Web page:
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TK's MORNING BUZZ: Relax, Electronic Delivery Is Not Coming Soon -- And Won't Kill Video When It Gets Here

25 Jan, 2001 By: Thomas K. Arnold

The fear factor has been raised significantly in recent weeks, first with the Wall Street Journal report from late December that several studios are making plans for electronic video-on-demand delivery over the Internet and then with the news last week that Miramax Films is about to post a romance called Guinevere on the Internet for digital downloading and a one-time "rental" viewing.

Ease up, guys. Electronic delivery is coming, but it's not coming soon, and when it does, it will take awhile to ramp up. Morever, even when it is ramped up to the point where it has a high penetration rate -- by 2010, analyst Tom Adams told me today, he projects VOD via the Internet and cable combined will have a reach of nearly 40 million homes -- it won't kill physical video.

Sellthrough is practically immune. DVD has revitalized the market, and its explosive growth underscores the fact that a good percentage of us -- yours truly included -- are collectors who like the idea of owning things. Then there's the gift market, which accounts for 40% of packaged media sales. I don't see myself giving my wife a digital download of her favorite romantic comedy (or, in Diana's case, a fast-paced action flick is more like it) for Christmas.

As for video rental, well, the existing model will certainly take a hit, and a lot depends on the future of the DVD rental market -- specifically, whether the studios will allow it to continue, or mess it up in some fashion, as some are talking about doing through higher new-release prices. But even when a good chunk of our population has access to downloading or The Next Step, video streaming, it's not going to completely wipe out video.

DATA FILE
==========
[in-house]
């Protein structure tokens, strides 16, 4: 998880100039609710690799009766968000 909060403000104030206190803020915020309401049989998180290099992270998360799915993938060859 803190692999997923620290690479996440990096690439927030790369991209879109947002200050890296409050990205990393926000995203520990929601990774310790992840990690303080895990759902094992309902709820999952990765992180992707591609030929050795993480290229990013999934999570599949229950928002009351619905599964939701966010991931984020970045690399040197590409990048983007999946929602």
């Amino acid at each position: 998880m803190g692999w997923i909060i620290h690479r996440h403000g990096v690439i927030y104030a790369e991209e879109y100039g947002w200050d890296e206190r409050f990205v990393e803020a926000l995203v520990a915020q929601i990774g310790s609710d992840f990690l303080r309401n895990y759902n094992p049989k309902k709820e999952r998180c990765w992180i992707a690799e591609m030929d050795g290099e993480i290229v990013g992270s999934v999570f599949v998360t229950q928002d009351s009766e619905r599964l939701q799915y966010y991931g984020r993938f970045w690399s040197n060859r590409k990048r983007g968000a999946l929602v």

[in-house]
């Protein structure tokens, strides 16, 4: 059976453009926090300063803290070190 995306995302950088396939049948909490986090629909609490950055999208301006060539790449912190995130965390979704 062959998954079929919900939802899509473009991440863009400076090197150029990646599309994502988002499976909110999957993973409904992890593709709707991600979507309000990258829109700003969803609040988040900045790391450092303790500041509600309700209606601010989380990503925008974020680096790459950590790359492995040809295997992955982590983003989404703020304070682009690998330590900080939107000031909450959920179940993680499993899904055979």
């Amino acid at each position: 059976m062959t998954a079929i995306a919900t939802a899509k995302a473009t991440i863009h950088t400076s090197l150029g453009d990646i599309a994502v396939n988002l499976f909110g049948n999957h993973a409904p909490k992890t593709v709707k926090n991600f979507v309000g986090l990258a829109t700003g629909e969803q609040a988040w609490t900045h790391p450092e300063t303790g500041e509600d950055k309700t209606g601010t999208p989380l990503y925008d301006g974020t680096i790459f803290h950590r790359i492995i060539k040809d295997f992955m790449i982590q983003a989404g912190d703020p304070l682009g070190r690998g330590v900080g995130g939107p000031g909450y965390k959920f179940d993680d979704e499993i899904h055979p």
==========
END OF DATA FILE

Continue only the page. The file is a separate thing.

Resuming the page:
For one thing, there will still be twice as many households with VCRs and/or DVD players, and those machines aren't going to live solely on $20 sellthrough meals. For another, the Internet camp is still basing its model on delivering movies to the PC, and that's taking for granted a sweeping change in consumer habits -- specifically, we tend to like to watch movies on TV.

So no, the sky isn't falling. It's merely heating up with all the hot air coming out of Hollywood.

Comments? Contact TK directly at:TKArnold@aol.com

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